death
 
in
 
this
 
age
 
group,
 
ranked
 
third
 
in
 
the
 
United
 
Statesbehind
 
accidents
 
and
 
malignancies
 
2006).Treatment
 
of 
 
adolescent
 
depression
 
has
 
beencomplicated
 
by
 
aconcern
 
raised
 
in
 
2003
 
regarding
 
a
 
possible
 
association
 
betweensuicidality
 
and
 
SSRIs,
 
which
 
was
 
followed
 
by
 
ablack-box
 
warningissued
 
in
 
2004
 
by
 
the
 
Food
 
and
 
DrugAdministration
 
(FDA).Thewarning
 
states
 
that
 
‘‘antidepressants
 
increased
 
the
 
risk
 
forsuicidal
 
thinking
 
and
 
behavior
 
in
 
children,
 
adolescents,
 
andyoung
 
adults
 
in
 
short-term
 
studies
 
of 
 
major
 
depressive
 
 
This
 
regulatory
 
decision
 
by
 
the
 
FDA
 
was
 
based
 
onameta-analysis
 
of 
 
24trials
 
involving
 
over
 
4500
 
patients,which
 
found
 
agreater
 
risk
 
ofsuicidality
 
(risk
 
ratio
 
=
 
1.95;
 
95%CI=
 
1.28–2.98)
 
during
 
the
 
first
 
few
 
months
 
of 
 
initiating
 
antide-pressant
 
treatment
 
2006).A
 
summary
 
of 
 
relevant
 
publications
 
related
 
to
 
this
 
suspectedassociation
 
between
 
antidepressants
 
and
 
suicidality
 
is
 
as
 
follows:children
 
and
 
adolescents
 
treated
 
with
 
an
 
SSRI
 
may
 
experience
 
amodest
 
increase
 
in
 
suicidal
 
ideation
 
and
 
behaviors
 
 
noted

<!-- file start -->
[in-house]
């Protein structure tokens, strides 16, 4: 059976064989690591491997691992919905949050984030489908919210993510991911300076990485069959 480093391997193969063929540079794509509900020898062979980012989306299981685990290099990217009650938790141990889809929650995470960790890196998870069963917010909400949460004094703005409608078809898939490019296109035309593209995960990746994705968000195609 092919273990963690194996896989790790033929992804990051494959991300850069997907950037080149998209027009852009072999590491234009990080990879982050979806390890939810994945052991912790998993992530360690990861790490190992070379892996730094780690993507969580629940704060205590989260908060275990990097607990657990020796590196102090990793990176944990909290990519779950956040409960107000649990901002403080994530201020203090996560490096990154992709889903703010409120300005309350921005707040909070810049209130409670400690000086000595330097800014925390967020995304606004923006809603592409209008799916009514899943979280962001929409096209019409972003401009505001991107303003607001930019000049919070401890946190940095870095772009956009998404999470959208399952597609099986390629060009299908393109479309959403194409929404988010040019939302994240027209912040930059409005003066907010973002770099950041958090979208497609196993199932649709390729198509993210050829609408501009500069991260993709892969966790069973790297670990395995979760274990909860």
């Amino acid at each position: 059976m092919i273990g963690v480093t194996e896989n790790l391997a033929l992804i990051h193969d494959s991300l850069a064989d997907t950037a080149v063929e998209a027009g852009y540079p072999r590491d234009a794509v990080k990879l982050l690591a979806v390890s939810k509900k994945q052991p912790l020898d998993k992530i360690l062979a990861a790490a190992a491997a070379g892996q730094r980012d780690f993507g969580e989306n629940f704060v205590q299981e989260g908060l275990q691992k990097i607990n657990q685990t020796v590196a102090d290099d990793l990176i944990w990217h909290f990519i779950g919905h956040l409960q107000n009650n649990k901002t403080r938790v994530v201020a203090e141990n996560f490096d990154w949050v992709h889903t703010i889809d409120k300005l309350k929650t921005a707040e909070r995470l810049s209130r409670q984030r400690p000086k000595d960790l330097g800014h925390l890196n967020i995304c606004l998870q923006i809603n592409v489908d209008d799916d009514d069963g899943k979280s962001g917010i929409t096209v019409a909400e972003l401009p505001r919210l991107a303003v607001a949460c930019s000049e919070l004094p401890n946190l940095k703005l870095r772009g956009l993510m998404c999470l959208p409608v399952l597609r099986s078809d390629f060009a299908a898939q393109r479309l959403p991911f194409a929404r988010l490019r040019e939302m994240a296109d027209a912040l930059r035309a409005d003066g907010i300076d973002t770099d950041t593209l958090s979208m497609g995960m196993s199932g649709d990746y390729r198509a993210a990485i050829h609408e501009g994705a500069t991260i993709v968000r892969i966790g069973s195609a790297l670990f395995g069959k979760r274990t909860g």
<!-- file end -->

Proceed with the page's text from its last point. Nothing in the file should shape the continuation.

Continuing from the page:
in
 
ameta-analysis
 
of 
 
24
 
trials
 
(the
 
majority
 
sponsored
 
by
 
pharmaceu-ticalcompanies
 
with
 
the
 
exception
 
of 
 
the
 
TADS
 
multicenter
 
trial)(Hammad
2006).However,
 
another
 
meta-analysis
 
of 
 
27
 
trialsinvolving
 
adolescents
 
with
 
MDD,
 
non-OCD
 
anxiety
 
or
 
OCD(trialsconducted
 
between
 
1988
 
and
 
2006),
 
found
 
only
 
a
 
non-significantincreased
 
risk
 
in
 
suicidal
 
ideation
 
and
 
behaviors
 
among
 
those
 
whohad
 
received
 
an
 
SSRI
 
compared
 
with
 
placebo,
 
irrespective
 
of diagnosis
 
2007).
 
A
 
case-control
 
study
 
of 
 
medicaidrecipients
 
who
 
were
 
depressed,
 
found
 
that
 
children
 
and
 
adoles-cents
 
receiving
 
an
 
SSRI,
 
but
 
notadults,
 
are
 
more
 
likely
 
to
 
attemptsuicide
 
(OR 
 
1.52;
 
95%
 
CI)
 
or
 
die
 
by
 
suicide
 
(OR 
 
15.62;
 
95%CI).Several
 
explanations
 
havebeen
 
offered
 
about
 
thisassociation.
 
Oneof 
 
these
 
was
 
the
 
result
 
of 
 
a
 
re-analysis
 
of 
 
randomized
 
controlledstudies
 
of 
 
fluoxetine
 
in
 
youth,
 
which
 
found
 
that
 
althoughdepressive
 
symptoms
 
improved
 
following
 
fluoxetine,
 
suicidalthoughts
 
or
 
behaviors
 
did
 
notimprove
 
in